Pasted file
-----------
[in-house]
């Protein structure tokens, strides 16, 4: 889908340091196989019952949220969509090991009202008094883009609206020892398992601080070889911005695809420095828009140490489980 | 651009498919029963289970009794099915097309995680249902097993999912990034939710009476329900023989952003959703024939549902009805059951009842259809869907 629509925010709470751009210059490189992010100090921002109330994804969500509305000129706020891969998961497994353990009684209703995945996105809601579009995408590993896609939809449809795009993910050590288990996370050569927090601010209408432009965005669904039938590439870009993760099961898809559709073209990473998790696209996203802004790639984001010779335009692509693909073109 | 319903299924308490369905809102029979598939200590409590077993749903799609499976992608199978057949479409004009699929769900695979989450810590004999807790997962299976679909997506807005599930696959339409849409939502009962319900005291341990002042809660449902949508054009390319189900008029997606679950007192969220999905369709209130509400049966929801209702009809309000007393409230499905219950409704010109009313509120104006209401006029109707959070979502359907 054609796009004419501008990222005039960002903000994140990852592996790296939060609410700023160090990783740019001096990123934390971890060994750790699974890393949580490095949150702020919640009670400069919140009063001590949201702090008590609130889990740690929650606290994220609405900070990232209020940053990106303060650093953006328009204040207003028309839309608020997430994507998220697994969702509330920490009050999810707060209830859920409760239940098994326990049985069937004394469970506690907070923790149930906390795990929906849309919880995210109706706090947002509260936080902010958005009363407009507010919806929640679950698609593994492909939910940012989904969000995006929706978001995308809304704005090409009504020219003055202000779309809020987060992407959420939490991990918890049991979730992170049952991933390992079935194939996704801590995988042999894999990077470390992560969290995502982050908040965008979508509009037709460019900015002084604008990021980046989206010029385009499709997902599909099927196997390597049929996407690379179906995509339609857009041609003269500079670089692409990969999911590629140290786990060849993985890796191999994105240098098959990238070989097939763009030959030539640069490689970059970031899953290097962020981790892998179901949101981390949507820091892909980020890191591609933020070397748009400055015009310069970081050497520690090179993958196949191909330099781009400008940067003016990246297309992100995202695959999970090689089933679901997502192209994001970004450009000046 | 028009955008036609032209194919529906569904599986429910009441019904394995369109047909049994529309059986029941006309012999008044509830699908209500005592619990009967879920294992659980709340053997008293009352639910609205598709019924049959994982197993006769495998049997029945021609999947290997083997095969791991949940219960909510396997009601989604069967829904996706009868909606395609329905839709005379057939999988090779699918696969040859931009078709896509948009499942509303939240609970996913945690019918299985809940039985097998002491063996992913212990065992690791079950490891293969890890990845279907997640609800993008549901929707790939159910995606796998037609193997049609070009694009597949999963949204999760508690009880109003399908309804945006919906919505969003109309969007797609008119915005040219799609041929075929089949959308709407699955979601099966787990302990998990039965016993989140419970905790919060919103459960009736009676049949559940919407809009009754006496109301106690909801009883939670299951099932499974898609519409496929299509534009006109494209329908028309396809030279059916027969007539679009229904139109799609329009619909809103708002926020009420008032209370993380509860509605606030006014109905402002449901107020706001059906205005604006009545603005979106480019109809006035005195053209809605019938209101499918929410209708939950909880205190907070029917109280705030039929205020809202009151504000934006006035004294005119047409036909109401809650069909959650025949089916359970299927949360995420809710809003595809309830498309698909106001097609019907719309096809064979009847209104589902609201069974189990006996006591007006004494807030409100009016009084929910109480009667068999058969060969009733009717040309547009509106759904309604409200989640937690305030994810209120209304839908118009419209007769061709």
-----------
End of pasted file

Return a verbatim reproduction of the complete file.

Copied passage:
[in-house]
């Protein structure tokens, strides 16, 4: 889908340091196989019952949220969509090991009202008094883009609206020892398992601080070889911005695809420095828009140490489980 | 651009498919029963289970009794099915097309995680249902097993999912990034939710009476329900023989952003959703024939549902009805059951009842259809869907 629509925010709470751009210059490189992010100090921002109330994804969500509305000129706020891969998961497994353990009684209703995945996105809601579009995408590993896609939809449809795009993910050590288990996370050569927090601010209408432009965005669904039938590439870009993760099961898809559709073209990473998790696209996203802004790639984001010779335009692509693909073109 | 319903299924308490369905809102029979598939200590409590077993749903799609499976992608199978057949479409004009699929769900695979989450810590004999807790997962299976679909997506807005599930696959339409849409939502009962319900005291341990002042809660449902949508054009390319189900008029997606679950007192969220999905369709209130509400049966929801209702009809309000007393409230499905219950409704010109009313509120104006209401006029109707959070979502359907 054609796009004419501008990222005039960002903000994140990852592996790296939060609410700023160090990783740019001096990123934390971890060994750790699974890393949580490095949150702020919640009670400069919140009063001590949201702090008590609130889990740690929650606290994220609405900070990232209020940053990106303060650093953006328009204040207003028309839309608020997430994507998220697994969702509330920490009050999810707060209830859920409760239940098994326990049985069937004394469970506690907070923790149930906390795990929906849309919880995210109706706090947002509260936080902010958005009363407009507010919806929640679950698609593994492909939910940012989904969000995006929706978001995308809304704005090409009504020219003055202000779309809020987060992407959420939490991990918890049991979730992170049952991933390992079935194939996704801590995988042999894999990077470390992560969290995502982050908040965008979508509009037709460019900015002084604008990021980046989206010029385009499709997902599909099927196997390597049929996407690379179906995509339609857009041609003269500079670089692409990969999911590629140290786990060849993985890796191999994105240098098959990238070989097939763009030959030539640069490689970059970031899953290097962020981790892998179901949101981390949507820091892909980020890191591609933020070397748009400055015009310069970081050497520690090179993958196949191909330099781009400008940067003016990246297309992100995202695959999970090689089933679901997502192209994001970004450009000046 | 028009955008036609032209194919529906569904599986429910009441019904394995369109047909049994529309059986029941006309012999008044509830699908209500005592619990009967879920294992659980709340053997008293009352639910609205598709019924049959994982197993006769495998049997029945021609999947290997083997095969791991949940219960909510396997009601989604069967829904996706009868909606395609329905839709005379057939999988090779699918696969040859931009078709896509948009499942509303939240609970996913945690019918299985809940039985097998002491063996992913212990065992690791079950490891293969890890990845279907997640609800993008549901929707790939159910995606796998037609193997049609070009694009597949999963949204999760508690009880109003399908309804945006919906919505969003109309969007797609008119915005040219799609041929075929089949959308709407699955979601099966787990302990998990039965016993989140419970905790919060919103459960009736009676049949559940919407809009009754006496109301106690909801009883939670299951099932499974898609519409496929299509534009006109494209329908028309396809030279059916027969007539679009229904139109799609329009619909809103708002926020009420008032209370993380509860509605606030006014109905402002449901107020706001059906205005604006009545603005979106480019109809006035005195053209809605019938209101499918929410209708939950909880205190907070029917109280705030039929205020809202009151504000934006006035004294005119047409036909109401809650069909959650025949089916359970299927949360995420809710809003595809309830498309698909106001097609019907719309096809064979009847209104589902609201069974189990006996006591007006004494807030409100009016009084929910109480009667068999058969060969009733009717040309547009509106759904309604409200989640937690305030994810209120209304839908118009419209007769061709």